Burnt-out PSNI officers want the chief constable and Justice Minister to lobby the Treasury for funding to reach minimum safe staffing levels recommended by Patten.
That is the issue topping the agenda at the Police Federation annual conference on Wednesday at the La Mon House Hotel in Co Down, according to chairman Mark Lindsay.
“The issue that confronts every officer at the moment is work-related stress and the sufficient numbers [of staff] that are required to carry out modern-day policing in Northern Ireland,” he told the News Letter.
“Officers are not immune from the everyday pressures that every other member of society comes up against.
“But when you add on to that the severe terrorist threat which migrates from on-duty to off-duty hours, and the intense oversight and pressure from doing policing in Northern Ireland, I think it can be a great pressure for officers at the moment.”
Officers in public protection, dealing with child abuse and domestic violence, are currently struggling with 24- 26 cases at a time – twice the recommended level.
There has been a 60 per cent increase in stress-related sickness absence over the past three years.
Officers took well over 30,000 sick days in 2015.
He added: “Northern Ireland tends to be compared with similar forces – but there are no similar forces.
“We are compared with Liverpool or Merseyside, but they can quite frequently send one officer out to do what may need two to four officers in Northern Ireland.”
The PSNI has 6,800-6,900 officers but Patten recommended 7,500 officers in “a totally peaceful environment”, a difference of 600 officers.
A survey last year showed morale was “very low” in 96 per cent of officers.
The main obstacle to increased staffing is finances.
“The Treasury needs to look at assisting the Department of Justice in reaching those goals because every other level of Patten has been implemented apart from this one element which matters to the officers – and that is the numbers of staff.”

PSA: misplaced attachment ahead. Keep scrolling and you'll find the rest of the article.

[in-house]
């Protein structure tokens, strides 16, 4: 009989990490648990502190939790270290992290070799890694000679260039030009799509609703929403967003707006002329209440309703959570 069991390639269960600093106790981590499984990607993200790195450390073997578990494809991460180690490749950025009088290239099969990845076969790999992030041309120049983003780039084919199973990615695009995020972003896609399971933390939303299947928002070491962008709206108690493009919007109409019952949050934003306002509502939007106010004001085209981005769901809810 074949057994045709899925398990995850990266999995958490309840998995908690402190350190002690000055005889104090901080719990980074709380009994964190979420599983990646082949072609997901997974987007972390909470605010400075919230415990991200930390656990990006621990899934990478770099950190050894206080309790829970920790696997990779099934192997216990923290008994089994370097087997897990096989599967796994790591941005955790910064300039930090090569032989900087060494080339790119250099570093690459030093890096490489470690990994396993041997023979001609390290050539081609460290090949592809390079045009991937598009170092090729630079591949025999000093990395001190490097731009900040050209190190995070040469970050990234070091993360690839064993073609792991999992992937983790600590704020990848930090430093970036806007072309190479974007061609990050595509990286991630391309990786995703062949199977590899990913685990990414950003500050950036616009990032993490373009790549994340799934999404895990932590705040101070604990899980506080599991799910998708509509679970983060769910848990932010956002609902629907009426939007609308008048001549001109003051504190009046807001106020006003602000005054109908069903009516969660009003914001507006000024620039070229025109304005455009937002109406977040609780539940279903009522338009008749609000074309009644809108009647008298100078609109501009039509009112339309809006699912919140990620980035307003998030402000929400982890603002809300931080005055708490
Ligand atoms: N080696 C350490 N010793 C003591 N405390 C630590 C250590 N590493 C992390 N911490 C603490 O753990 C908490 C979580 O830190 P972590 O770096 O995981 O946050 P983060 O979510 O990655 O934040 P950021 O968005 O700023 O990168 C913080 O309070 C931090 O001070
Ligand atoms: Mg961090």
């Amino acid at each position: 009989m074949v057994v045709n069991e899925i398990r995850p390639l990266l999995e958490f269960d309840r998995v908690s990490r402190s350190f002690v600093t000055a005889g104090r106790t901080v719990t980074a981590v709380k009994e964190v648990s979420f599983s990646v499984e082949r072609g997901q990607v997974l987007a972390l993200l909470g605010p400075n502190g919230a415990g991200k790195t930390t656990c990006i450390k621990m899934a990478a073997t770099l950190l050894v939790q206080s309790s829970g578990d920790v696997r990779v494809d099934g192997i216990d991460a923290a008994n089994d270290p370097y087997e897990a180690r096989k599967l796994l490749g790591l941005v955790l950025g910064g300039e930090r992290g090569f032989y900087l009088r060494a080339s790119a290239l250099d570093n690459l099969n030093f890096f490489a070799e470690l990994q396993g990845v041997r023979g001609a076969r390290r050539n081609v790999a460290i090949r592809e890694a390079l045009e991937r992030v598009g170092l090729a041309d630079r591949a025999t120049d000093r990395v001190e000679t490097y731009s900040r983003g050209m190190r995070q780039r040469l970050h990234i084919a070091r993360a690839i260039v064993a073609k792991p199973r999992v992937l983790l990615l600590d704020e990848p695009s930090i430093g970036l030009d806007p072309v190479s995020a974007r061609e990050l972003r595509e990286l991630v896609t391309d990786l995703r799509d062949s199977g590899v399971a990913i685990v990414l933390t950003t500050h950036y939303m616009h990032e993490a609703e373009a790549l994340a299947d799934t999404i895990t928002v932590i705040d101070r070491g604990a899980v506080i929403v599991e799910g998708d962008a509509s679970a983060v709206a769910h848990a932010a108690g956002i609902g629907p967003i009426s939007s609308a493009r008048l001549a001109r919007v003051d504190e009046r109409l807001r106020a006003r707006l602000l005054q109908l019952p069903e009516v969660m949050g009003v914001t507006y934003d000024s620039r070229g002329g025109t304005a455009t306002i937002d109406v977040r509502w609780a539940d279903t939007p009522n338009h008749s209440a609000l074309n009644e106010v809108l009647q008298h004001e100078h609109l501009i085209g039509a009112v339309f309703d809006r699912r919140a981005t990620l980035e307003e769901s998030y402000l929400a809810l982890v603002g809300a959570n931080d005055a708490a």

The Treasury has a national security budget which it has used to support the PSNI in the past. And most elements of policing in Northern Ireland have got “a national security bent” due to the terrorist threat against all officers.
“We call on the Justice Minister and the chief constable to do what is necessary,” said Mr Lindsay.
He added: “The only way it can be done is with a significant case put in support of our arguments by the chief constable and the Department of Justice to say we need more officers – and it needs to be funded from this separate funding stream.”
The PSNI responded that it accepts that policing and all other public sector budgets have been under strain for a number of years but added that staffing levels are kept under constant review.
The PSNI has worked hard to maintain police officer numbers and operational capacity during these times of austerity, a spokesman said.
Deputy Chief Constable Drew Harris said: “We are very mindful of the significant pressure placed on police officers and police staff in Northern Ireland and we take our responsibilities as an employer extremely seriously.
“Indeed we have one of the most comprehensive health and wellbeing departments available to police officers anywhere in these islands.
“The chief constable and I regularly meet with staff associations to ensure that areas of staff concern are raised at the earliest opportunity with a view to early resolution.”